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Live Rock Comes With Live Animals

Rating: 10 votes, 5.00 average.
I bought some pet r...I mean live rock on Friday!

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I actually said "pet rock" when describing live rock to a friend today. Most of my aquascape is base rock from Marco Rocks, and I purchased several small pieces of live rock from a local store to seed the tank with yummy bacteria.

The live rock on the right side will eventually fill the gap near the center of the aquascape, but I have it in the open sand and close to the glass so I can keep it under observation. I found some Aiptasia on it, so I did the first sensible thing that popped into my head: I set it on fire. I don't smoke, but I have several lighters for camping. I took the rock out of the water for a few minutes, burned off the Aiptasia, spot washed off the burn mark, then placed it back into the tank. We'll see if it's enough, so I'm keeping a close eye on all the rocks. Too bad my quarantine setup isn't ready to go yet.

Other than that, I am amazed at the life that came with such small pieces of rock! I am not sure if all of them will survive since there isn't much overall biological activity in the tank to support them. Since my goal is for an Indo-Pacific tank, I don't know if I can be sure where any of these animal freebies are from. For now, I am happy what that I have representatives from at least six phyla:

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One of our closest invertebrate relatives. There are lots of tiny brittle stars in the rocks, and within 24 hours several already moved into the base rock. They're definitely nocturnal.

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I found one tiny Asterina, and since I'm not sure if this is the "weedy" kind, I moved it into the hang-on back filter chamber. I may decide to get rid of it entirely.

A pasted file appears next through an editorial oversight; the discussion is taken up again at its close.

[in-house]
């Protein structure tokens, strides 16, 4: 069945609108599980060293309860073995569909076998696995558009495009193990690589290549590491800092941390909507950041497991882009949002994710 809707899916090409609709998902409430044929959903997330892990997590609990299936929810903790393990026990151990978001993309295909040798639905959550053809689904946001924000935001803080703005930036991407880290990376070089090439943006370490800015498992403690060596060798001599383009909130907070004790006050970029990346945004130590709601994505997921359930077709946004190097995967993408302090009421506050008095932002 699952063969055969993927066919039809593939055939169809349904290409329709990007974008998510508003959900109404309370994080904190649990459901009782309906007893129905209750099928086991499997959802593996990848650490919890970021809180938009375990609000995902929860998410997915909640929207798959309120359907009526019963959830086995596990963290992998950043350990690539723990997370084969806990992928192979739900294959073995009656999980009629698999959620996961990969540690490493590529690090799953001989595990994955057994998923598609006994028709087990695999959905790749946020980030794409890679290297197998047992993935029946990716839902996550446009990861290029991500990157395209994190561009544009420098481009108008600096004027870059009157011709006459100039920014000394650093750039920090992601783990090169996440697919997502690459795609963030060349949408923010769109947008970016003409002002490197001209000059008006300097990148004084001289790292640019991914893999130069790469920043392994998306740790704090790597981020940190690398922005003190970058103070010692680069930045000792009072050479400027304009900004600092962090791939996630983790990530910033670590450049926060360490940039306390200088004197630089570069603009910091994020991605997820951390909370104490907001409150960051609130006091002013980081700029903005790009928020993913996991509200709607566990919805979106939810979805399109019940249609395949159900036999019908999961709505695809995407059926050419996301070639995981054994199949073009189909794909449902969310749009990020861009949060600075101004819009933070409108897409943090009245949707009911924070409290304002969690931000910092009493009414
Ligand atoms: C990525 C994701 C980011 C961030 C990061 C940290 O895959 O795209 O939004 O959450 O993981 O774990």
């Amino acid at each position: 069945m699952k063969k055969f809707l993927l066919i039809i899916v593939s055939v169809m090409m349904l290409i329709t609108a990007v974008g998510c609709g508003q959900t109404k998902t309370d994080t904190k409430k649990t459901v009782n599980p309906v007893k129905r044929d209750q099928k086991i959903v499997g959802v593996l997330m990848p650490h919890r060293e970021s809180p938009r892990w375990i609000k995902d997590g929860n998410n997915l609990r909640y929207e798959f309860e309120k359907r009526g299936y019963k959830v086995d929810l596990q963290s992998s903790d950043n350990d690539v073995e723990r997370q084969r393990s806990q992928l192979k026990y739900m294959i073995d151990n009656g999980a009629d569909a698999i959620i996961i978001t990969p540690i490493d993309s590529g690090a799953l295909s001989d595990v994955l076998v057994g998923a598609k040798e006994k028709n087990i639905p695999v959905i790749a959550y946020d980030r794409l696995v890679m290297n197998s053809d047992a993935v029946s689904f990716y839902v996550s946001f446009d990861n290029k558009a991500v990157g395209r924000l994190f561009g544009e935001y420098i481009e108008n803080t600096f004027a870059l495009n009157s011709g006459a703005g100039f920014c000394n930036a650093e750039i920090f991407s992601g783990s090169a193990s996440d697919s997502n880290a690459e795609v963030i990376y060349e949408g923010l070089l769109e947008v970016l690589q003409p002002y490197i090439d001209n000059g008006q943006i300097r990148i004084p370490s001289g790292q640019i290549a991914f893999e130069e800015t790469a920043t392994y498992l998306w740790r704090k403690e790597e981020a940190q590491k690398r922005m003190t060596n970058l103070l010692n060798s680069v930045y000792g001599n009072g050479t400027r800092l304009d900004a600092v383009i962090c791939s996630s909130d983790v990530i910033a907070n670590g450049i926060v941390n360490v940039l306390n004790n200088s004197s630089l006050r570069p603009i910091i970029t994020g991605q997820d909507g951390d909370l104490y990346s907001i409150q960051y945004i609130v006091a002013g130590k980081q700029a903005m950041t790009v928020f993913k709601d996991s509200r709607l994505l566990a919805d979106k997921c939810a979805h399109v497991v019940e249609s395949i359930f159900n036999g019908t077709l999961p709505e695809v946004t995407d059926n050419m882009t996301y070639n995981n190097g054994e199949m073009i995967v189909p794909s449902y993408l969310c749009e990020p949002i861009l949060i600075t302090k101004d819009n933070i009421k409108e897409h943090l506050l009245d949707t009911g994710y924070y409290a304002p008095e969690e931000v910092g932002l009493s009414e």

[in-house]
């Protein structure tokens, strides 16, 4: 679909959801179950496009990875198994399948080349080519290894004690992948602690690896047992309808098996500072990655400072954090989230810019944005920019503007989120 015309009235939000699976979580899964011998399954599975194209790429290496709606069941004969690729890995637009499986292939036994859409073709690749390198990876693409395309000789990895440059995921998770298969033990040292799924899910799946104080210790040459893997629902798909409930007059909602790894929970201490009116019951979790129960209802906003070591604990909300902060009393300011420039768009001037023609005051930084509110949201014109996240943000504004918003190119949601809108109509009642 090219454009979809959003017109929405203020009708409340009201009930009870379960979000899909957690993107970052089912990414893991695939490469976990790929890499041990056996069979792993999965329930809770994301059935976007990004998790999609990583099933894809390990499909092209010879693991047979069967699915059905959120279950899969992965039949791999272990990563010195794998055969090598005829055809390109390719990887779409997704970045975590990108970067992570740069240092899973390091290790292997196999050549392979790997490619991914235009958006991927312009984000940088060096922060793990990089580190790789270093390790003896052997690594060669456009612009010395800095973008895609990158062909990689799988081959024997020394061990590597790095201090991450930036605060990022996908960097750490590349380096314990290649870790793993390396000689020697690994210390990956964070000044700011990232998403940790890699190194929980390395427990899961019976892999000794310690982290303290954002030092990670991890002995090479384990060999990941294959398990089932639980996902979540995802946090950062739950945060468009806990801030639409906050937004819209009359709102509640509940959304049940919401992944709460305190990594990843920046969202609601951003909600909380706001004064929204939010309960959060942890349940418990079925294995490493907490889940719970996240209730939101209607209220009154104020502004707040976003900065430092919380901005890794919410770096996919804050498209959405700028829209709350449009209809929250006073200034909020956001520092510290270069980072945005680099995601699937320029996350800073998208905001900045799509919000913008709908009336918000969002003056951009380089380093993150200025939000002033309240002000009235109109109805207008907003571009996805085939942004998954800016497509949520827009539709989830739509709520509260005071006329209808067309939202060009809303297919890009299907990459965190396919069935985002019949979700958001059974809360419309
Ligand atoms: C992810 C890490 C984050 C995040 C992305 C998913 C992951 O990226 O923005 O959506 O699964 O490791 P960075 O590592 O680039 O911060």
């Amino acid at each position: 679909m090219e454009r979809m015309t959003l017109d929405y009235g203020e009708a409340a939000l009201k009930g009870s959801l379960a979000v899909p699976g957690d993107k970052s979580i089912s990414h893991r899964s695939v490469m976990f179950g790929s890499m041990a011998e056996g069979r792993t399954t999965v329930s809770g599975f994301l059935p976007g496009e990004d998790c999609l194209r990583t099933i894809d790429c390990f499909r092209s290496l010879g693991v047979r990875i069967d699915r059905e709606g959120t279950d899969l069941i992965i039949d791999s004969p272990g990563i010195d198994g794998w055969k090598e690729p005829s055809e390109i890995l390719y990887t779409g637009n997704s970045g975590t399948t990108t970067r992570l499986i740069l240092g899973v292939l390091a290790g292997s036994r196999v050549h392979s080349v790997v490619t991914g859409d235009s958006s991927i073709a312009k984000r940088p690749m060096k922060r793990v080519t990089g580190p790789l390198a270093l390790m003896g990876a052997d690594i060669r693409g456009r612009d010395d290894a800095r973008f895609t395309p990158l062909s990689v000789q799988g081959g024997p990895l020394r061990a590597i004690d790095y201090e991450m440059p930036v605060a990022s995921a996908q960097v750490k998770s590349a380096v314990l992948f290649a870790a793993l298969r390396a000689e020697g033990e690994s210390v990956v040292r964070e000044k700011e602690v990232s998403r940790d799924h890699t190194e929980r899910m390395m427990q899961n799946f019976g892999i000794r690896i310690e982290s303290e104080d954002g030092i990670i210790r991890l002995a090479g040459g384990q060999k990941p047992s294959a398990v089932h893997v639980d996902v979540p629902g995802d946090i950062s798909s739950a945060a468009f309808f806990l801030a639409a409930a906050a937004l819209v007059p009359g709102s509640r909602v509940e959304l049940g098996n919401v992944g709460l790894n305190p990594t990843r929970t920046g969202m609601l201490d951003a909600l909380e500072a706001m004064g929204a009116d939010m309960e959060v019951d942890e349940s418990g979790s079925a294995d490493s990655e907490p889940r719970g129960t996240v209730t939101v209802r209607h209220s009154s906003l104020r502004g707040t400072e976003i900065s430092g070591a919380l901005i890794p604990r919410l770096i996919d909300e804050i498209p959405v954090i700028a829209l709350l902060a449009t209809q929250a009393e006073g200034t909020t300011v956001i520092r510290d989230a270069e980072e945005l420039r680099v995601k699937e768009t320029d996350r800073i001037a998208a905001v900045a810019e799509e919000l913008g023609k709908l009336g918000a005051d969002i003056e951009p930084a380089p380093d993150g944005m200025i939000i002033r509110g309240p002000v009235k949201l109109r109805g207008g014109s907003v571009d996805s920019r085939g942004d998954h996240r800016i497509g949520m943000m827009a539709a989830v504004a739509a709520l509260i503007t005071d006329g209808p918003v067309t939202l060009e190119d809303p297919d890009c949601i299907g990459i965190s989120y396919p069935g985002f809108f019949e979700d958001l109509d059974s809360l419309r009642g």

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Feather-dusters! I'm ecstatic that the live rocks came with annelids (segmented worms)! I was hoping for a brittle worm, but these really small worms do suffice. On the left is a sabellid feather-duster worm (parchment-like tube), and the tiny one on the right is a appears to be a spirorbid feather-duster (calcium-based tube, coiled).

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I believe these are hydroids of some kind, but they are definitely cnidarians (jellyfish, corals, anemones, etc.). These are really small, so several days passed before I realized I was staring at polyps.

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Sponges are on most of the small pieces of live rock. I won't be surprised if they become the first casualties since they were exposed to air during the short drive home. Air exposure can be fatal to sponges.

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Several goodies in this photo. First off, coralline algae, so hooray! My rocks came with several really short strands of Chaetomorpha such as the one near the center of the photo. On the very top of the rock there is a small piece of unidentified algae. On the left and right side, there are two unidentified white polyps. I don't know if they are anemone, coral or something else, but so far they haven't had any kind of activity that would help identify them. Update: The white polyps might be bleached Discosoma with a shrunken disc, or bleached zoanthids without the tentacles.